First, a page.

Prick out tomatoes: this is how you separate young plants correctly

vegetable garden
Prick out tomatoes: this is how you separate the tender young plants correctly

Tomatoes are one of the vegetables most commonly grown at home. Decisive for the success of the harvest: pricking out the young seedlings correctly.

© Andrea Warnecke / Picture Alliance

A little skill, a little patience, lots of water and a little bit of luck. That’s all it takes to successfully grow tomatoes on your own. The star explains why you should prick tomatoes and how to do it.

In nature, plants and animals usually clarify among themselves who has the right of the strongest. The gardener with a green thumb needs a little help with the tender seedlings of various vegetable plants. And at the right time. Also in your own interest. The weak or broken young plants are then sorted out, while the strong seedlings from the cramped offspring flat share are allowed to move into a slightly larger pot of their own. In the gardener’s language, the separation of the young plants is also referred to as “pricking out”. The term goes back to the French word “piquer” (in English: to stab) and originally referred to a military unit that attacked its enemies in close combat between the 15th and 17th centuries with a pike, a spear.

Pricking out is far less bloodthirsty these days. And yet it is decisive for how productive the vegetable harvest in your own garden or on the balcony is in summer. The star therefore explains when and how small tomato plants are best separated and what is important after pricking out.

Pricking tomatoes: when is the right time?

You don’t need a calendar or detailed knowledge to find out when tomato seedlings need to be singulated. A good eye is enough. Are the tomato seeds germinated in the seed trays, two cotyledons first form (in the case of dicots such as tomatoes and peppers). The first two real leaves follow just a few days later. Exactly then you can slowly start to relocate or prick out the seedlings. Usually that is three to five weeks after sowing. When cultivating on the windowsill at home, pricking out should take place between the beginning and middle of April (for all those who occasionally look at the calendar). If you have sown the seeds in so-called multi-pot pallets, you do not have to prick them out. They stay in the pots until you can plant the tomatoes.

What you need for pricking

Before the seedlings are transplanted, a sack should low-nutrient seed or herb soil ready. Plus some Clay or plastic pots at least four inches in diameter and a prick stick. Alternatively, a sharpened wooden stick, a spoon or something similar will do. The nutrient-poor soil is intended to force the plants to strengthen their roots for the time outdoors. In order to provide for themselves despite the shortage of nutrients, they have to branch out their root system in the soil accordingly. This will help them later when they grow up.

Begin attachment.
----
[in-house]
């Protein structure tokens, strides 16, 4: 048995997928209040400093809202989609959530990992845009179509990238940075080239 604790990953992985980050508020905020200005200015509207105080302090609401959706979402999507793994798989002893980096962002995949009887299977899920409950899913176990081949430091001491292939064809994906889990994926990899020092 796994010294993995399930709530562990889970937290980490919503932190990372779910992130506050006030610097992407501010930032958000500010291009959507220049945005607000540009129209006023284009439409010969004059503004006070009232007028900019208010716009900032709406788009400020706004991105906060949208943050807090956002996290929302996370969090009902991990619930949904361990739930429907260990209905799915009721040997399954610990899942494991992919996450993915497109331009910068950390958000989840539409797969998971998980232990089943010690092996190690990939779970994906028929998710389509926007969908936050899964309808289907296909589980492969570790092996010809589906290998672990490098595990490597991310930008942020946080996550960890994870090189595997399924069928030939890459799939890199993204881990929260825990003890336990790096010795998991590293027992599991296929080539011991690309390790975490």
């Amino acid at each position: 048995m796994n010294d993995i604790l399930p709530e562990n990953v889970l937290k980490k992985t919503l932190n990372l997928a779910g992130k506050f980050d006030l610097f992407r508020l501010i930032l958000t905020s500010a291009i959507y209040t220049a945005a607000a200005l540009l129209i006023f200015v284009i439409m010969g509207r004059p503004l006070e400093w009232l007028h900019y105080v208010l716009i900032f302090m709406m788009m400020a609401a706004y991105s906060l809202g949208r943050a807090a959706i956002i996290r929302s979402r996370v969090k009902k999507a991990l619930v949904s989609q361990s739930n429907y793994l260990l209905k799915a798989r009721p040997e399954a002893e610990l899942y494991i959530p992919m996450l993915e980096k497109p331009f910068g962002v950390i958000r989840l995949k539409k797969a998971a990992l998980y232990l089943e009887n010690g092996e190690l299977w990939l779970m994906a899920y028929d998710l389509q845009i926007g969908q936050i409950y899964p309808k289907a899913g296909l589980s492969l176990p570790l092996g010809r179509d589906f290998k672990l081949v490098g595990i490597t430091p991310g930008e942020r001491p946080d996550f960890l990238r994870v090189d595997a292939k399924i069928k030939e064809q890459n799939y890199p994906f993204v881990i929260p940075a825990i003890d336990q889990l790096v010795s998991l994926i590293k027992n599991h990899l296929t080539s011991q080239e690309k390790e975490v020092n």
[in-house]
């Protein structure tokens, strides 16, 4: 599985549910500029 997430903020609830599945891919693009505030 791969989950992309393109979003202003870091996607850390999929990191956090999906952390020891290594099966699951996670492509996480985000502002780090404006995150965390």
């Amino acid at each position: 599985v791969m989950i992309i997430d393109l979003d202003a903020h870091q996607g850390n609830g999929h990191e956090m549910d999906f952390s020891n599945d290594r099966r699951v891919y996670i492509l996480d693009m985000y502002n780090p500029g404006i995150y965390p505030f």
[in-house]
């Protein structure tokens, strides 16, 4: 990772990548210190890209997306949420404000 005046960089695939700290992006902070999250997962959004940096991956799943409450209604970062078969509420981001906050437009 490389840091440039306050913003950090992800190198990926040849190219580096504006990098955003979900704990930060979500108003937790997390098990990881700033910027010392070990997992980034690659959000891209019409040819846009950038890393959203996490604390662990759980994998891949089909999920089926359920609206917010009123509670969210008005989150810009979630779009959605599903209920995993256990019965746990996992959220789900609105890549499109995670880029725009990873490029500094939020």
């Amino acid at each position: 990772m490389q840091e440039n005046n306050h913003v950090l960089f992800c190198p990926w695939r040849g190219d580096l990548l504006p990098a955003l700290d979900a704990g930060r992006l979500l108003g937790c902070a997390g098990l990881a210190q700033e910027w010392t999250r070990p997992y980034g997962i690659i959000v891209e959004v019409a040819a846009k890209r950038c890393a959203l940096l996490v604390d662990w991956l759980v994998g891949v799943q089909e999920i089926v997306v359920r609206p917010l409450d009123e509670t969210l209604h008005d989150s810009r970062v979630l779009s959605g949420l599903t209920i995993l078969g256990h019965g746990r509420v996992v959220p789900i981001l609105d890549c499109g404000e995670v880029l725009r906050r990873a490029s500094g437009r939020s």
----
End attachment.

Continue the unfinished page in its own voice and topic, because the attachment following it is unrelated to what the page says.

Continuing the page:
Important: The containers for the pricked tomatoes should be clean. Possible pathogens disrupt the development of the young plants, which are still very sensitive in the first few weeks.

If the new planters are prepared accordingly, the seedlings can move. To ensure that this happens as stress-free as possible, experts recommend removing each plant individually from the seed tray and repotting it. To do this, the substrate is first loosened a little with the pricking stick or a similar object. Then the young plant can be carefully removed from the ground. You can tell whether the seedling is healthy and well cared for by the white and strong roots. Brown, thin roots indicate that the plant has been watered too much. Your chances of survival are slim. They should be discarded in favor of healthy young plants.

You should pay attention to this when pricking tomatoes

  1. Do not snap off roots and stems
  2. Shorten overly long roots to about two centimeters
  3. Insert the seedling up to the base of the cotyledons
  4. Press gently with your fingers
  5. Water the plant immediately after transplanting (spray bottle)
  6. Take the pickled tomatoes out of direct sunlight first

Off to freedom! This is important

After pricking out, the young tomatoes are only one step away – usually three to four weeks – from moving to the fresh air. Because this is an extreme change, the plants should be acclimated to the outdoor air in the days before. To do this, place the pots with the plants in a shady spot in the garden or on the balcony for a few days. After that they are hardened and can finally be planted out in the wild or in the prepared bed. Depending on how high the plants have grown by then, a trellis or trellis is helpful.;,;

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